“I don’t see why I need a therapist. My mother has always been the one in my life who’s made me feel good about myself. She reassures me. I know my biggest issue is I wish I had a boyfriend. I know mom thinks I’m smart and cute and there is no reason for me not to find a man. I’m not so optimistic. There’s something about me that I can’t seem to find a relationship that works. It’s true; I don’t feel so good about myself. But if Mom hasn’t succeeded in helping me, I don’t know what you can do.”

I asked Maggie why she thought her mother wanted her in therapy. Maggie began to cry and barely managed to speak:

“This has never happened before. I guess I’m upset with Mom. How can she do this to me? I tell Mom everything. I rely on her for everything. She’s always there for me. Lately, she’s been pulling back. I feel so rejected. I don’t know what’s going on. She tells me I need to learn to rely on myself and trust myself. How can I do that if she rejects me? Doesn’t she know I need her input? I feel so abandoned. How can therapy help me? I just need my mother back.”

When you are the same or one, the relationship is symbiotic, with no space between the two. When you are two separate, distinct people, there is a space within which each can attach to the other. That may be the best contact of all.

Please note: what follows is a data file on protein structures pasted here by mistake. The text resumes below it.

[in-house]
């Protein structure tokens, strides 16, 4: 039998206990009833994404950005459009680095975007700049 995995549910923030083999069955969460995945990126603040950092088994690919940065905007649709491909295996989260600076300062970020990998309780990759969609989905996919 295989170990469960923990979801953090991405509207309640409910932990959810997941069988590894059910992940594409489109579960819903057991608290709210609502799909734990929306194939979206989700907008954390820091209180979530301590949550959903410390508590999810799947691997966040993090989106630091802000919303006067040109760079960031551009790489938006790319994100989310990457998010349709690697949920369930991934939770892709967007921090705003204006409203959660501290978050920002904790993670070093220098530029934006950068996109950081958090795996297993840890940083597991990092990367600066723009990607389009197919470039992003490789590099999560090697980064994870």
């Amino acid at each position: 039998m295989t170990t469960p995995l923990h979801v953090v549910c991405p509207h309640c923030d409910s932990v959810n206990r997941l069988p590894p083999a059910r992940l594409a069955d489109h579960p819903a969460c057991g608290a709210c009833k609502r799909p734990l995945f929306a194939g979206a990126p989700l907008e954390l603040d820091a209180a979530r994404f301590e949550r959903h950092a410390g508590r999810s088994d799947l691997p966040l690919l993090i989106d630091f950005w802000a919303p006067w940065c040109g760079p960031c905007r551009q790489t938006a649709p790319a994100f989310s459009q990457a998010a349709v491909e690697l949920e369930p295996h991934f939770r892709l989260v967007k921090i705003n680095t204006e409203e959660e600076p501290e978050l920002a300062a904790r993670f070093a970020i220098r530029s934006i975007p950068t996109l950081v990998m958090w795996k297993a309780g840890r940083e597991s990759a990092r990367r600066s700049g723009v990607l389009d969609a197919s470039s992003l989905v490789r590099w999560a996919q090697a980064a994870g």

Maggie and her mother had rarely experienced conflict:

“I always felt we were on the same page about things. She had great ideas and I was happy to do what she suggested. I took up piano, which we both love, and went to her alma mater when I decided on a college. I enjoy making her happy. I always feel safe that she knows what’s right for me. Now she seems to be telling me that what’s right is to be more on my own, have my own ideas. I do have ideas. They just happen to be the same as her ideas. How would I know what other ideas to have?”

Maggie decided to work with me and see if I could help her sort out her feelings about being more separate from her mother. She is beginning to realize she felt good as long as she was living the life her mother valued. She hadn’t recognized that she was so used to looking to her mother for guidelines for living, she paid little or no attention to her own wishes and desires. In fact, when we started working together, Maggie had no concept of her own unique needs, separate from what her mother believed would be good for her. The notion of differences between them was not part of her thinking or feeling.